Three major new openers in the UK were no challenge for homegrown hit Johnny English last weekend (April 25-27), which saw the comedy drop off a mere 10% to lead for a third consecutive week. The UIP distributed film claimed another $3.6m (£2.3m) over the three-day weekend and has already grossed $21.8m (£13.7m) in the UK after 17 days on release.
Impressing in third place was another UIP title, romantic comedy How To Lose A Guy In 10 Days. The film, which stars Kate Hudson and Matthew McConaughey, managed a 3% rise over its three-day launch weekend for a second week take of $1.6m (£978,544) from 361 sites. It has taken $5.3m after 10 days.
As the school Easter holidays drew to a close those titles vying for a share of the children's market took advantage of the last weekend of the break to boost their figures. BVI's The Jungle Book 2 led the pack leaping from fourth place to second, and 20% week-on-week, for a third weekend take of $1.8m (£1.1m). The animated sequel has a cumulative score of $9.8m (£6.1m) so far.
Also experiencing improved revenues, though still showing generally weak performances, were Columbia TriStar's S Club Seeing Double (a vehicle for a UK pop band) and Warner Bros' German-produced animation The Little Polar Bear (Der Kleine Eisbar). With weekend takes of $507,944 (£319,497) and $138,816 (£87,315) the pair saw rises of 31% and 20% respectively. They inhabited eighth and 12th positions on the chart.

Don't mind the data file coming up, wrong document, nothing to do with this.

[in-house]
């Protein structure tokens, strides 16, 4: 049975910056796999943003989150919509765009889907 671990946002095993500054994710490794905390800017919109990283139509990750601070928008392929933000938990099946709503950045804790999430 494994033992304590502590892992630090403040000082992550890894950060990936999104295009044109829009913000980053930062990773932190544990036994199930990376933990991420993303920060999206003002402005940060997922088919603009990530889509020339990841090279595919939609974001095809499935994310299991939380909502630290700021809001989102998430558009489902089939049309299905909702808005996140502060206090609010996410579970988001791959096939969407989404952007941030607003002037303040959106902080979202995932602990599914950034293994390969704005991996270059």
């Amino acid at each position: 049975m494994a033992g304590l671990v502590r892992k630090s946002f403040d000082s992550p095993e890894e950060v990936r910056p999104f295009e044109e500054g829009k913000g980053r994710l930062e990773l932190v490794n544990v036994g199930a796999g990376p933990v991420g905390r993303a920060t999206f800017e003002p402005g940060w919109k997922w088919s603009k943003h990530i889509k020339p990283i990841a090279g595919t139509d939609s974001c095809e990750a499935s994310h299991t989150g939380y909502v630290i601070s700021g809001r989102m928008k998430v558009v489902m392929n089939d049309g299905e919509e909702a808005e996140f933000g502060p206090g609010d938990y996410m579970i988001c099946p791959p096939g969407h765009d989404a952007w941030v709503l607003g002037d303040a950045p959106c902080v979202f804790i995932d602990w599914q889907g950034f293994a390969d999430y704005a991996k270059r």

Of the week's new launches it was Warner Bros' horror title Dreamcatcher that brought in the biggest stake of the box office with $1.2m (£729,525) recorded from 344 sites - taking fifth place.
Behind Dreamcatcher, in sixth, was Helkon SK's Welcome To Collinwood. The Russo Brothers comedy, which stars Sam Rockwell, William H Macy, Isaiah Washington and the late Michael Jeter, managed a solid $1.1m ($688,425) from 288 sites over the weekend - including previews of $103,203 (£64,915) from 240 sites. The film was produced by Steven Soderbergh and George Clooney, who also features.
The only other opener to make the top 15 chart was Spike Lee's 25th Hour. The drama, which sees Edward Norton spending his last night of freedom before going to prison with a variety of characters including friends Philip Seymour Hoffman and Barry Pepper, father Brian Cox and girlfriend Rosario Dawson, landed in ninth place. Taking $315,328 (£198,341) from 114 sites 25th Hour recorded a so-so location average of $2,766 per site.
Just off the chart, in 16th place, was Metrodome's Lilya 4-Ever. Lukas Moodysson's drama performed well in a limited, 13 site, release taking $61,685 (£38,800) for a $4,745 average per location. Meanwhile another foreign language title, PPR's Italian-language Le Fate Ignoranti, opened on just one print at The Other Cinema in London's West End for a stunning $9,165 (£5,765) weekend take.